21 December 2009

St. Lucy's Day

Portrait of John Donne, artist unknown, 1595

A nocturnall upon St. Lucies day, Being the shortest day

Tis the yeares midnight, and it is the dayes,
Lucies, who scarce seaven houres herself unmaskes ;
    The Sunne is spent, and now his flasks
    Send forth light squibs, no constant rayes ;
            The worlds whole sap is sunke:
The generall balm th' hydroptic earth hath drunk,
Whither, as to the bed's-feet, life is shrunke,
Dead and interr'd ; yet all these seem to laugh,
Compar'd with me, who am their Epitaph.

Study me then, you who shall lovers bee
At the next world, that is, at the next Spring:
   For I am every dead thing,
   In whom love wrought new Alchemie.
            For his art did expresse
A quintessence even from nothingnesse,
From dull privations, and leane emptiness:
He ruin'd mee, and I am re-begot
Of absence, darkness, death; things which are not.

All others, from all things, draw all that's good,
Life, soule, forme, spirit, whence they beeing have;
    I, by Love's limbecke, am the grave
    Of all, that's nothing. Oft a flood
            Have wee two wept, and so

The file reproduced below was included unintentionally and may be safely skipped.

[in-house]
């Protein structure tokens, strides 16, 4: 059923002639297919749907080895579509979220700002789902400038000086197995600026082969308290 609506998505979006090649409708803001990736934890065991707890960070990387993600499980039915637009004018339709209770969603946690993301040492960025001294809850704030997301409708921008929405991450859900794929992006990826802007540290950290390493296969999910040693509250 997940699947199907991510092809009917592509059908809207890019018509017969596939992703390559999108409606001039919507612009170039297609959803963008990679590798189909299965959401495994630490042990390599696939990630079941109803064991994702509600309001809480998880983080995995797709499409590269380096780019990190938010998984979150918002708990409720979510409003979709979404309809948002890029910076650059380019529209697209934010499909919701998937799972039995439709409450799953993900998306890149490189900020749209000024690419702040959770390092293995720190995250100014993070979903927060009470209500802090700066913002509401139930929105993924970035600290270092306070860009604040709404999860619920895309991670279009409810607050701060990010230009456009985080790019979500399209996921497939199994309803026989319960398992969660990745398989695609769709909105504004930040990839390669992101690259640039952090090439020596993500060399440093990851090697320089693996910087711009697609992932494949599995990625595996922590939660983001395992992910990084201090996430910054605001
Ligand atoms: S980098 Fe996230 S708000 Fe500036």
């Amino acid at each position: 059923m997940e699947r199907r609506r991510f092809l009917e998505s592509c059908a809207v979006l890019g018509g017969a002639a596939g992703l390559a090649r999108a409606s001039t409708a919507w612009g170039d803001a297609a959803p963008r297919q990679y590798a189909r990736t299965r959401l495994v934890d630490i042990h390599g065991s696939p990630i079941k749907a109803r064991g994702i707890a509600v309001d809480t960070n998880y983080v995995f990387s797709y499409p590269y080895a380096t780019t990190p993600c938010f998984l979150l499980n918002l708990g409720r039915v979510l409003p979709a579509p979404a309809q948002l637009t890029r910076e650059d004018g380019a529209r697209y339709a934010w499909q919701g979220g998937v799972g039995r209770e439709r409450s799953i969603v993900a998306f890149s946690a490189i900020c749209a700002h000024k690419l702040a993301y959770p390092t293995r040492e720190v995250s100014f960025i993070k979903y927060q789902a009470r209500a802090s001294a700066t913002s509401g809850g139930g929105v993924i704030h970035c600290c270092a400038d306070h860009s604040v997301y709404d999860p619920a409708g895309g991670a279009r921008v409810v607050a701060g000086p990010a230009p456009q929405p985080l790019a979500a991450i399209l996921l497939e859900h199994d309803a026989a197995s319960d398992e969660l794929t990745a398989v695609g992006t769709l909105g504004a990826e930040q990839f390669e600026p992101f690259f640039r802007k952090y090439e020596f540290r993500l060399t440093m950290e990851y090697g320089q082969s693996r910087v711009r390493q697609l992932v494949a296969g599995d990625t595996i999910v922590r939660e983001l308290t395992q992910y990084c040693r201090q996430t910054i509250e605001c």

Drownd the whole world, us two; oft did we grow
To be two Chaosses, when we did show
Care to aught else; and often absences
Withdrew our soules, and made us carcasses.

But I am by her death (which word wrongs her)
Of the first nothing, the Elixir grown;
    Were I a man, that I were one
    I needs must know; I should preferre,
            If I were any beast,
Some ends, some means; yea plants, yea stones detest,
And love; all, all some properties invest;
If I an ordinary nothing were,
As shadow, 'a light, and body must be here.

But I am None; nor will my Sunne renew.
You lovers, for whose sake the lesser Sunne
    At this time to the Goat is runne
    To fetch new lust, and give it you,
            Enjoy your summer all,
Since shee enjoys her long night's festivall,
Let mee prepare towards her, and let mee call
This hour her vigil, and her eve, since this